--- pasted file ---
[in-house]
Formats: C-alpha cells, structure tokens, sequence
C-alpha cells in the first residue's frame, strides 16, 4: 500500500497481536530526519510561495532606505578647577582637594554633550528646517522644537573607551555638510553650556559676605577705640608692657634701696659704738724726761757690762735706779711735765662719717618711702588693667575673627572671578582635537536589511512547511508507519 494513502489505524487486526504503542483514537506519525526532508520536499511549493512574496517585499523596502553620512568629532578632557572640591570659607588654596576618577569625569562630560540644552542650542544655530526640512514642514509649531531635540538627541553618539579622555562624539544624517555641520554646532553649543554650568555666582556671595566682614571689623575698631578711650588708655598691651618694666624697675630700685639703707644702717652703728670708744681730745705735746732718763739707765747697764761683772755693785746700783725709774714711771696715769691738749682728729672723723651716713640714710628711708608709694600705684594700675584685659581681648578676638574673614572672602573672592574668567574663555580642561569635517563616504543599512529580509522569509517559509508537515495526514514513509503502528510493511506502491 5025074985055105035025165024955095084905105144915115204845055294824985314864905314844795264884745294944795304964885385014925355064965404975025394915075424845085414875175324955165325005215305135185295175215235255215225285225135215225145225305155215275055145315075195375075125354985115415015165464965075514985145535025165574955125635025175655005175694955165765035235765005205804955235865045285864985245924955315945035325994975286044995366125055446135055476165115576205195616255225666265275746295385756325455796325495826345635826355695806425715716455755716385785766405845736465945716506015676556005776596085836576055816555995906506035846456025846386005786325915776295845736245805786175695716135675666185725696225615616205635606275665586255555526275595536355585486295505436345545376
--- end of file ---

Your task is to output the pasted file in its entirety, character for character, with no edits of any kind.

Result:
[in-house]
Formats: C-alpha cells, structure tokens, sequence
C-alpha cells in the first residue's frame, strides 16, 4: 500500500497481536530526519510561495532606505578647577582637594554633550528646517522644537573607551555638510553650556559676605577705640608692657634701696659704738724726761757690762735706779711735765662719717618711702588693667575673627572671578582635537536589511512547511508507519 494513502489505524487486526504503542483514537506519525526532508520536499511549493512574496517585499523596502553620512568629532578632557572640591570659607588654596576618577569625569562630560540644552542650542544655530526640512514642514509649531531635540538627541553618539579622555562624539544624517555641520554646532553649543554650568555666582556671595566682614571689623575698631578711650588708655598691651618694666624697675630700685639703707644702717652703728670708744681730745705735746732718763739707765747697764761683772755693785746700783725709774714711771696715769691738749682728729672723723651716713640714710628711708608709694600705684594700675584685659581681648578676638574673614572672602573672592574668567574663555580642561569635517563616504543599512529580509522569509517559509508537515495526514514513509503502528510493511506502491 5025074985055105035025165024955095084905105144915115204845055294824985314864905314844795264884745294944795304964885385014925355064965404975025394915075424845085414875175324955165325005215305135185295175215235255215225285225135215225145225305155215275055145315075195375075125354985115415015165464965075514985145535025165574955125635025175655005175694955165765035235765005205804955235865045285864985245924955315945035325994975286044995366125055446135055476165115576205195616255225666265275746295385756325455796325495826345635826355695806425715716455755716385785766405845736465945716506015676556005776596085836576055816555995906506035846456025846386005786325915776295845736245805786175695716135675666185725696225615616205635606275665586255555526275595536355585486295505436345545376